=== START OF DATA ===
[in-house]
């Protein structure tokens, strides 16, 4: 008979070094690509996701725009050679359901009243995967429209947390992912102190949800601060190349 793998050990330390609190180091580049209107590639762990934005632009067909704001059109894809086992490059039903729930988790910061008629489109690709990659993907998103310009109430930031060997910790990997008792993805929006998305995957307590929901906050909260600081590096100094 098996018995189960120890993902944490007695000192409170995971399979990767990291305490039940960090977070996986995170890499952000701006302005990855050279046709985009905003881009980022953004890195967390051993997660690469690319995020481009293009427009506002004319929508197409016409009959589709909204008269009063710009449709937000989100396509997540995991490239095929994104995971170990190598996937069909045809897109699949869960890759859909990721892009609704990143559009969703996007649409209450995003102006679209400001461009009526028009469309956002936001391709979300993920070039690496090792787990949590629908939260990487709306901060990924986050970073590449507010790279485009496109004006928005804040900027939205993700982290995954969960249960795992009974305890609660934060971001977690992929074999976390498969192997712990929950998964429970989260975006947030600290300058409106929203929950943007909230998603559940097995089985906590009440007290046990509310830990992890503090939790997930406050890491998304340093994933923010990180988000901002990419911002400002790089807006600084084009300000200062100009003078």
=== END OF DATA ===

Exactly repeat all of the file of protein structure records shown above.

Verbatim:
[in-house]
């Protein structure tokens, strides 16, 4: 008979070094690509996701725009050679359901009243995967429209947390992912102190949800601060190349 793998050990330390609190180091580049209107590639762990934005632009067909704001059109894809086992490059039903729930988790910061008629489109690709990659993907998103310009109430930031060997910790990997008792993805929006998305995957307590929901906050909260600081590096100094 098996018995189960120890993902944490007695000192409170995971399979990767990291305490039940960090977070996986995170890499952000701006302005990855050279046709985009905003881009980022953004890195967390051993997660690469690319995020481009293009427009506002004319929508197409016409009959589709909204008269009063710009449709937000989100396509997540995991490239095929994104995971170990190598996937069909045809897109699949869960890759859909990721892009609704990143559009969703996007649409209450995003102006679209400001461009009526028009469309956002936001391709979300993920070039690496090792787990949590629908939260990487709306901060990924986050970073590449507010790279485009496109004006928005804040900027939205993700982290995954969960249960795992009974305890609660934060971001977690992929074999976390498969192997712990929950998964429970989260975006947030600290300058409106929203929950943007909230998603559940097995089985906590009440007290046990509310830990992890503090939790997930406050890491998304340093994933923010990180988000901002990419911002400002790089807006600084084009300000200062100009003078």